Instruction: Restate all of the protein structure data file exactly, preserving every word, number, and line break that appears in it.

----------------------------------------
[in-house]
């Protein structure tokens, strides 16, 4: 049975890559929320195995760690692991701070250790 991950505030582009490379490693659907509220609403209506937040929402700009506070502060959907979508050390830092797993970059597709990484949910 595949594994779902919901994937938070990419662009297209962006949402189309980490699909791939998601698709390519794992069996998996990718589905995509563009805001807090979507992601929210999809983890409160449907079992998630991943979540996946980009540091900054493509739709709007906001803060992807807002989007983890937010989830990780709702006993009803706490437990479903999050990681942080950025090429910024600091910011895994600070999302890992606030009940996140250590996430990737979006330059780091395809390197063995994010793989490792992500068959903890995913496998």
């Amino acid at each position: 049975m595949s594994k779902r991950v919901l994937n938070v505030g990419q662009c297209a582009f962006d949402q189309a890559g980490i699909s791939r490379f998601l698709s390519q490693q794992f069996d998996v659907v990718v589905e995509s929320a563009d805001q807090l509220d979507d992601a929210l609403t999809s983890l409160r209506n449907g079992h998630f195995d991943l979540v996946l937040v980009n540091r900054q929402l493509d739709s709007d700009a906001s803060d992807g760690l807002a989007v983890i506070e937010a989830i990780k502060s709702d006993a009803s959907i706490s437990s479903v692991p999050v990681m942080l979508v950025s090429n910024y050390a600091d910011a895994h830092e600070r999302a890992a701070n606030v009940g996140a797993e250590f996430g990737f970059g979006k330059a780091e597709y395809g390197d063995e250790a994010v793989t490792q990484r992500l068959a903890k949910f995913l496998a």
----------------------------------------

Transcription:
[in-house]
């Protein structure tokens, strides 16, 4: 049975890559929320195995760690692991701070250790 991950505030582009490379490693659907509220609403209506937040929402700009506070502060959907979508050390830092797993970059597709990484949910 595949594994779902919901994937938070990419662009297209962006949402189309980490699909791939998601698709390519794992069996998996990718589905995509563009805001807090979507992601929210999809983890409160449907079992998630991943979540996946980009540091900054493509739709709007906001803060992807807002989007983890937010989830990780709702006993009803706490437990479903999050990681942080950025090429910024600091910011895994600070999302890992606030009940996140250590996430990737979006330059780091395809390197063995994010793989490792992500068959903890995913496998």
């Amino acid at each position: 049975m595949s594994k779902r991950v919901l994937n938070v505030g990419q662009c297209a582009f962006d949402q189309a890559g980490i699909s791939r490379f998601l698709s390519q490693q794992f069996d998996v659907v990718v589905e995509s929320a563009d805001q807090l509220d979507d992601a929210l609403t999809s983890l409160r209506n449907g079992h998630f195995d991943l979540v996946l937040v980009n540091r900054q929402l493509d739709s709007d700009a906001s803060d992807g760690l807002a989007v983890i506070e937010a989830i990780k502060s709702d006993a009803s959907i706490s437990s479903v692991p999050v990681m942080l979508v950025s090429n910024y050390a600091d910011a895994h830092e600070r999302a890992a701070n606030v009940g996140a797993e250590f996430g990737f970059g979006k330059a780091e597709y395809g390197d063995e250790a994010v793989t490792q990484r992500l068959a903890k949910f995913l496998a």